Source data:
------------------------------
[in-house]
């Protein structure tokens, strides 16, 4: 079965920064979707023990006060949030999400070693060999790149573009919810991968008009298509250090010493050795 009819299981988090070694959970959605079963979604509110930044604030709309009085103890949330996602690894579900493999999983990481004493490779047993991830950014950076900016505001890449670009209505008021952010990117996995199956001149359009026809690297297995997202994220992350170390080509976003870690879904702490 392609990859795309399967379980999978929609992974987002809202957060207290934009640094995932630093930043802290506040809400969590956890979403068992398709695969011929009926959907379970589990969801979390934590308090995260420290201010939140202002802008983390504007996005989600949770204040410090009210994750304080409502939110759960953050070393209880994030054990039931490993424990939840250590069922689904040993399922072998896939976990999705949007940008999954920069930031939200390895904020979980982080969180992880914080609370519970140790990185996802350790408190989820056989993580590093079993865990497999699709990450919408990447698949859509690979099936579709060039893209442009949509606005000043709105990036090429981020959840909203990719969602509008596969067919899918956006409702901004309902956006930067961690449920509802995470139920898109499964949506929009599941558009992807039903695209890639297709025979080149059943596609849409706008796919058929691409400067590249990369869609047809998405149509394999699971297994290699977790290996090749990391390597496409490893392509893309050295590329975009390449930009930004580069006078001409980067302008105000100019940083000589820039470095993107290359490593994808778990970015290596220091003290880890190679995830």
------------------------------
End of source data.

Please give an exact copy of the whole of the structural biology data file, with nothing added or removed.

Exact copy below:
[in-house]
């Protein structure tokens, strides 16, 4: 079965920064979707023990006060949030999400070693060999790149573009919810991968008009298509250090010493050795 009819299981988090070694959970959605079963979604509110930044604030709309009085103890949330996602690894579900493999999983990481004493490779047993991830950014950076900016505001890449670009209505008021952010990117996995199956001149359009026809690297297995997202994220992350170390080509976003870690879904702490 392609990859795309399967379980999978929609992974987002809202957060207290934009640094995932630093930043802290506040809400969590956890979403068992398709695969011929009926959907379970589990969801979390934590308090995260420290201010939140202002802008983390504007996005989600949770204040410090009210994750304080409502939110759960953050070393209880994030054990039931490993424990939840250590069922689904040993399922072998896939976990999705949007940008999954920069930031939200390895904020979980982080969180992880914080609370519970140790990185996802350790408190989820056989993580590093079993865990497999699709990450919408990447698949859509690979099936579709060039893209442009949509606005000043709105990036090429981020959840909203990719969602509008596969067919899918956006409702901004309902956006930067961690449920509802995470139920898109499964949506929009599941558009992807039903695209890639297709025979080149059943596609849409706008796919058929691409400067590249990369869609047809998405149509394999699971297994290699977790290996090749990391390597496409490893392509893309050295590329975009390449930009930004580069006078001409980067302008105000100019940083000589820039470095993107290359490593994808778990970015290596220091003290880890190679995830």